Don't feel bad, most Christians in fact know VERY LITTLE about the original Christianity and its dragon lore. To HALF the Christian world, of those tiems, the serpent/dragon in the Garden was GOOD, and in fact it was JESUS wanting to bring knowledge to mankind. These were the Gnostics. And they lost, and it wa the other half of the cult who had the evil Satan. (NOr did the Jes ahave an evil satan)

On the other hand, early Christian scriptures speak of Dragons in heaven, that consume the wikced who do not pass judgement. Medieval Bibles depict God riding on dragn's backs, and dragns sent to punish ehe disobedient Hebrews in the desert. In the 5th century AD, on o the greatest Chirstian of all time, St. Auguestine, wrote of huge flying dragons as very real creatures, and had to warn his congregation NOT to admire the dragons so much because of their beauty and greatness, but rather, to admire and prasie the God who created such incredible beasts.

Gargoyle dragons decorated meieval Churches to frighten Evil Spirits, for this was what the dragons fed upon, the souls of the wicked.

And I'll say it for the hundreth time. I never say the Hebrew CREATOR God El was a dragon. I said one of the so-called sons, or bene Elohim, the assistant God of the Hebrews, was a dragon, as were all of these similar sub gods.

All of the the 'storm gods' like Zeus, Ba'al, Odin , etc, were probably dragons in their earliest conception, as dragons were universally associatied with bringing rain, spewing lightning, etc. Certainly the storm God Enlil who supposedly flloods the world in the oldest 'Noah' story, is called a 'Great Serpent Dragon of Heaven" in his hymns.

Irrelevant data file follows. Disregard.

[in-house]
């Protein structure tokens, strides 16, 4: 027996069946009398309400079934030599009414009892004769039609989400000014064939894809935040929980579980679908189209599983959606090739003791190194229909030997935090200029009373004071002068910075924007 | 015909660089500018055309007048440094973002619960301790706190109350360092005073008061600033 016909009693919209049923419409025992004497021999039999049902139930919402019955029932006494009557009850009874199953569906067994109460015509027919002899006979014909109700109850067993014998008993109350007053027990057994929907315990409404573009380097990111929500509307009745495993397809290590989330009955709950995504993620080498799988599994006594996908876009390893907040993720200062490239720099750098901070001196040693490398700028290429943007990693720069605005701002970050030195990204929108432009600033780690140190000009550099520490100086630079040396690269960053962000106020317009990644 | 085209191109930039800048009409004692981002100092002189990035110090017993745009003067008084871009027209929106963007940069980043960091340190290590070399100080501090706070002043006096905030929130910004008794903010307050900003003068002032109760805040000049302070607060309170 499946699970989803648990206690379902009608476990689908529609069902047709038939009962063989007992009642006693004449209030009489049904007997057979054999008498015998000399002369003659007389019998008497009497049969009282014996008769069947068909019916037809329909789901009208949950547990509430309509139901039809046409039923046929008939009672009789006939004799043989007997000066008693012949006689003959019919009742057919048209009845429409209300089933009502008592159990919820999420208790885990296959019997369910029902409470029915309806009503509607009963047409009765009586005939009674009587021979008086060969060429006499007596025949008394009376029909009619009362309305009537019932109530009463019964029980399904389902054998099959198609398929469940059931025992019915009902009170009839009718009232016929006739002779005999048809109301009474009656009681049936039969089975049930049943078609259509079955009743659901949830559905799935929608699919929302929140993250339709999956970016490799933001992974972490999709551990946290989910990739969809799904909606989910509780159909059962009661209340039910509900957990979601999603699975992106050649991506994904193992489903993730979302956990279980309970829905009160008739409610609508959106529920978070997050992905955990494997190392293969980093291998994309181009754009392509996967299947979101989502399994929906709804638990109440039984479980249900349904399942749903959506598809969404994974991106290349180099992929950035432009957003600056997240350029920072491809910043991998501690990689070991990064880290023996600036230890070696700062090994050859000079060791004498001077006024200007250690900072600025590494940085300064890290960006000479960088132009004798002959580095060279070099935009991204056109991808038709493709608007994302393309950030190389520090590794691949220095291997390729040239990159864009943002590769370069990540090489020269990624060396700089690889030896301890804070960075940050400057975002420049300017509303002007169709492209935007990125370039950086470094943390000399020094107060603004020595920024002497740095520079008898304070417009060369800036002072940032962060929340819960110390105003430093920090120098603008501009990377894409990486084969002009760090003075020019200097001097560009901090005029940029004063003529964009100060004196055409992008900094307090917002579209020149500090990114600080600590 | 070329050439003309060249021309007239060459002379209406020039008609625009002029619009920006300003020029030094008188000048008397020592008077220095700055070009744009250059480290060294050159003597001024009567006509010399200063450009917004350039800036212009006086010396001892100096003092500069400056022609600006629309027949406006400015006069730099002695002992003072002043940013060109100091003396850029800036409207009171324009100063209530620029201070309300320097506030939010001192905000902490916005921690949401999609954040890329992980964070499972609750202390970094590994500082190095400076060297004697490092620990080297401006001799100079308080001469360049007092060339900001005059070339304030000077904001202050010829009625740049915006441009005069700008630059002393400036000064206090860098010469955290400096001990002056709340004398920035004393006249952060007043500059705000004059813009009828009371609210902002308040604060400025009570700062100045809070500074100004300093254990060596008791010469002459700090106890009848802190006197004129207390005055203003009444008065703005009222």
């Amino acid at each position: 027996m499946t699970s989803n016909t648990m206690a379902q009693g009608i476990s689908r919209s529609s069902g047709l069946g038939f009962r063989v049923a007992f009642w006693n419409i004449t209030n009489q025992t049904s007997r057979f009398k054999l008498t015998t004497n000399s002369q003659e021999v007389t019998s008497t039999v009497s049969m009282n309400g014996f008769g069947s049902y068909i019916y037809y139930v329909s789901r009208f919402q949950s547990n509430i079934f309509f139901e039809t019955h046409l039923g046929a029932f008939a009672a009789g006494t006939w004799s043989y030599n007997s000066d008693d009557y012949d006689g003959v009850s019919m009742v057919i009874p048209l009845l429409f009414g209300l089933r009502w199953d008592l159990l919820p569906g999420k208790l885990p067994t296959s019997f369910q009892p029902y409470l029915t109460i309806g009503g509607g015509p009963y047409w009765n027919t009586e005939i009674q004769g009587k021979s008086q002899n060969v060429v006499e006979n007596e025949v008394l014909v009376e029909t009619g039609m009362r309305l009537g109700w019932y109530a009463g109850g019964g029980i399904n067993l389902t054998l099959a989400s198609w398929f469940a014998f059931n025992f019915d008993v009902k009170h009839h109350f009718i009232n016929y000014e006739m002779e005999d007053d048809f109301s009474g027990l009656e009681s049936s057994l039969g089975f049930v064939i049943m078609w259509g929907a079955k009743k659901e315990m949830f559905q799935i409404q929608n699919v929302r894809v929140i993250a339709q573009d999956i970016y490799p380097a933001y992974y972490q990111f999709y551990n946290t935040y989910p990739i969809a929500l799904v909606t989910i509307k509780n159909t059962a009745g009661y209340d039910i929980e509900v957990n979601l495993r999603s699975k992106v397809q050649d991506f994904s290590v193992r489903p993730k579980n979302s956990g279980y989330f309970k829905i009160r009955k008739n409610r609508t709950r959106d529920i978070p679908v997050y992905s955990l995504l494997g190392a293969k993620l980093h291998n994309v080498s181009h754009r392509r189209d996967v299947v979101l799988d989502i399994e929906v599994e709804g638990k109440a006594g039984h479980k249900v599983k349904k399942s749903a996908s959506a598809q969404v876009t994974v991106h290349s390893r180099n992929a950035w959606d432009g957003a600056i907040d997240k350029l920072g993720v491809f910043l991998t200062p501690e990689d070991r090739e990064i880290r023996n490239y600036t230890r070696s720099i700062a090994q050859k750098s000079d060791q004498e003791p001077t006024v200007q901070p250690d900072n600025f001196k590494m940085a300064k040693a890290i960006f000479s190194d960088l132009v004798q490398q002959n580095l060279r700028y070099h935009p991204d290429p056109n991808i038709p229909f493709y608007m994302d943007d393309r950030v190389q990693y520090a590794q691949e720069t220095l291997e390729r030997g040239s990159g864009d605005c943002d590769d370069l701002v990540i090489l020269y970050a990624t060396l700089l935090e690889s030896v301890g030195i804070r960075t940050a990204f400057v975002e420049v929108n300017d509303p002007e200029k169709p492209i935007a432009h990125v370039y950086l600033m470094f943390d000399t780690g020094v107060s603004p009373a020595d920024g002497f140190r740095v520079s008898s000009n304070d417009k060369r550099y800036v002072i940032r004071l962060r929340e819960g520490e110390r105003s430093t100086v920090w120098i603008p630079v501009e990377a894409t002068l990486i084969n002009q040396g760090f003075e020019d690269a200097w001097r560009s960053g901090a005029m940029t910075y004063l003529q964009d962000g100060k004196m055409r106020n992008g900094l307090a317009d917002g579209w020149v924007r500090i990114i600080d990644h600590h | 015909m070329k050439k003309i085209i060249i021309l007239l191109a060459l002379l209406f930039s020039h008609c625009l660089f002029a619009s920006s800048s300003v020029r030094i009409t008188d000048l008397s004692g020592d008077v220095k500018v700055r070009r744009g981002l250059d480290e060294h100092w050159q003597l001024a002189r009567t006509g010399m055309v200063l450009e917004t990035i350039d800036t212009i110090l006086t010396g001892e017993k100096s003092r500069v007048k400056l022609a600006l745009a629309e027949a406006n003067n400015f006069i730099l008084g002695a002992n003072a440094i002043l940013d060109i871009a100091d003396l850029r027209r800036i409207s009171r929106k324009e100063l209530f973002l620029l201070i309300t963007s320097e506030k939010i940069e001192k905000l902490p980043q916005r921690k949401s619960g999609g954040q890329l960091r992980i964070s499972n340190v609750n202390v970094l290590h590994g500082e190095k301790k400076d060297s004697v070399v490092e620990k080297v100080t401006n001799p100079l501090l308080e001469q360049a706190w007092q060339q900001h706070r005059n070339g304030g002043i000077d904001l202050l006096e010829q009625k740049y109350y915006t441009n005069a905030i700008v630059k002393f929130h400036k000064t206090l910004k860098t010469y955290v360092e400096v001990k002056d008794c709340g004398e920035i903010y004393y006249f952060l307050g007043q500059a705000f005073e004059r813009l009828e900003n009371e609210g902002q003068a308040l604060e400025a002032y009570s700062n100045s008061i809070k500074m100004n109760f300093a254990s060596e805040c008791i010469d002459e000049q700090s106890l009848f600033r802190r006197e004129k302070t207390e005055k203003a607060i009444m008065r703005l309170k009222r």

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Marcus Aurelius

draconic chronicler, this post is directly for you. While I simply cannot agree with any of this stuff on Yahweh, etc., I do know of one thing depicted in the bible, that to me, if we are even going to count what could be symbolic literature, than the repeated mentioning of 'leviathan' is, in my mind, the most solid evidence FOR dragons in the Bible.

Book of Job 3:8 "May those who curse days curse that day, those who are ready to rouse Leviathan "; NIV

Book of Job 41:1-34: "Canst thou draw out leviathan with an hook? or his tongue with a cord which thou lettest down?...He beholdeth all high things: he is a king over all the children of pride." KJV (quoted 1 and 34 only)

Psalms 74:14: "Thou brakest the heads of leviathan in pieces, and gavest him to be meat to the people inhabiting the wilderness." KJV

Psalms 104:24-26: "O LORD, how manifold are thy works! in wisdom hast thou made them all: the earth is full of thy riches. So is this great and wide sea, wherein are things creeping innumerable, both small and great beasts. There go the ships; there is that leviathan, whom thou hast made to play therein." KJV;

Isaiah 27:1: "In that day the Lord with his sore and great and strong sword shall punish leviathan the piercing serpent, even leviathan that crooked serpent; and he shall slay the dragon that is in the sea." KJV

Job chapter 41:

Who can open the doors of his face?

His teeth are terrible round about.

15 His scales are his pride,

shut up together as with a close seal.

16 One is so near to another,

that no air can come between them.

17 They are joined one to another,

they stick together, that they cannot be sundered.

18 By his sneezings a light doth shine,

and his eyes are like the eyelids of the morning.

19 Out of his mouth go burning lamps,

and sparks of fire leap out.

20 Out of his nostrils goeth smoke,

as out of a seething pot or caldron.

21 His breath kindleth coals,

and a flame goeth out of his mouth.

22 In his neck remaineth strength,

and sorrow is turned into joy before him.

23 The flakes of his flesh are joined together:

they are firm in themselves; they cannot be moved

.......Just curious what you make of all that?

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draconic chronicler
draconic chronicler, this post is directly for you. While I simply cannot agree with any of this stuff on Yahweh, etc., I do know of one thing depicted in the bible, that to me, if we are even going to count what could be symbolic literature, than the repeated mentioning of 'leviathan' is, in my mind, the most solid evidence FOR dragons in the Bible.